More than 25 million kids played baseball or softball in 2018, and nearly 15 million of those were "core" players who played 13 or more times in a year.
WASHINGTON (AP) — David Fox and his wife, Mary Ann, have a rule for their sons, 11-year-old Dewey and 8-year-old Jimmy: They have to play a team sport. The kids get to choose which one. Dewey tried soccer and Jimmy had a go at flag football, but for them, nothing compares to baseball.
"They always came back to baseball," David Fox said. "Every spring or fall we ask, 'Do you want to try something else?' And they say, 'No.'"
Dewey and Jimmy are not alone: Over the past six years, participation in youth baseball has been on the rise.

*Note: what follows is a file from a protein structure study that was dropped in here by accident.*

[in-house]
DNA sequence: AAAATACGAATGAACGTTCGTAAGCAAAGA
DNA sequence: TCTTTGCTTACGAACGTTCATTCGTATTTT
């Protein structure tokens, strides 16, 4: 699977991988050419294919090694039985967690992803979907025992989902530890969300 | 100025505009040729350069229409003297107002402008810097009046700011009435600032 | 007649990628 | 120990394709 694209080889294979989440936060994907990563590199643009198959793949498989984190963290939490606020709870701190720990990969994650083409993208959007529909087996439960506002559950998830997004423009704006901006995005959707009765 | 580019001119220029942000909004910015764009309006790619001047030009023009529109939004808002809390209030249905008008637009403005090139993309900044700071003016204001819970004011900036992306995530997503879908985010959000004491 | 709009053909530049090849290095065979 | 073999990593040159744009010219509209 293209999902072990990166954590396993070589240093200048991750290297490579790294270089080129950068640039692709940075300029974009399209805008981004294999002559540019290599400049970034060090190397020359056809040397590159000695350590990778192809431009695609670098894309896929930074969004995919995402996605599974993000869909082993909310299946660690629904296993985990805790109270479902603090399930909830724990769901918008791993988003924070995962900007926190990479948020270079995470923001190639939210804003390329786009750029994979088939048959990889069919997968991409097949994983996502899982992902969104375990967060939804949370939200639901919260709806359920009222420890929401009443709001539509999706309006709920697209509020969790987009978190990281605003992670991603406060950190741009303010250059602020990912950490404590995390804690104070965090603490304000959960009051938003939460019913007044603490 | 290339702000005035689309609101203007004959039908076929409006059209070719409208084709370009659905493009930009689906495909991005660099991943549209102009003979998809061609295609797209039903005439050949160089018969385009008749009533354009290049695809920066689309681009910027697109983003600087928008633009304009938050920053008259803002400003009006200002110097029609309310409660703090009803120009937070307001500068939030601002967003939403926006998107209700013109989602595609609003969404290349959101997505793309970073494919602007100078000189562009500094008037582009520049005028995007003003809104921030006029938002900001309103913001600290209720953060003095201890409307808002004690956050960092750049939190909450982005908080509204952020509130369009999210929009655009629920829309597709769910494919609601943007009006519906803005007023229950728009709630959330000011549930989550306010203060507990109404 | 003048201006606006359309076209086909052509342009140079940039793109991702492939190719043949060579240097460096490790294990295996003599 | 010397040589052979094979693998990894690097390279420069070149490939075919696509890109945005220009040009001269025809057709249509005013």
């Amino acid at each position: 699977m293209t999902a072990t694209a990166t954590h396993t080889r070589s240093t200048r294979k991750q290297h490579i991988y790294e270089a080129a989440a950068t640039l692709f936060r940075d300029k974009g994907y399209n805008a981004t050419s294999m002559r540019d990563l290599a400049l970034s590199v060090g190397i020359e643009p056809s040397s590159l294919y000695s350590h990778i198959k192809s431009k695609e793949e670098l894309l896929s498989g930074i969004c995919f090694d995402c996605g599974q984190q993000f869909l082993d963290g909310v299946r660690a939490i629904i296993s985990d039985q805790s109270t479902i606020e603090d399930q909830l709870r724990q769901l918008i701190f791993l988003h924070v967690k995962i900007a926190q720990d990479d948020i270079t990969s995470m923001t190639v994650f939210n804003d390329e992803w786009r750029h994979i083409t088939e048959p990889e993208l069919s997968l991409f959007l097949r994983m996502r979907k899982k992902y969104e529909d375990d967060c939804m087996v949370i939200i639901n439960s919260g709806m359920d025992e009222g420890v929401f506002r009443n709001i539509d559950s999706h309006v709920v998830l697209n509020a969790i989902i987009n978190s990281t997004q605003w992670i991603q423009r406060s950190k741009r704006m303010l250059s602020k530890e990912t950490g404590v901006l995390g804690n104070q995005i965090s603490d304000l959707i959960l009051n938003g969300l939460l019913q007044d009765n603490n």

While no one is saying the erstwhile national pastime is returning to its glory years, Major League Baseball is encouraged that kids are returning to baseball and sticking with it. Between 2013 and 2018, the number of U.S. kids playing baseball and softball combined increased by nearly 3 million, according to annual surveys by the Sports Fitness & Industry Association. During that same period, participation in soccer and football declined and basketball increased only slightly.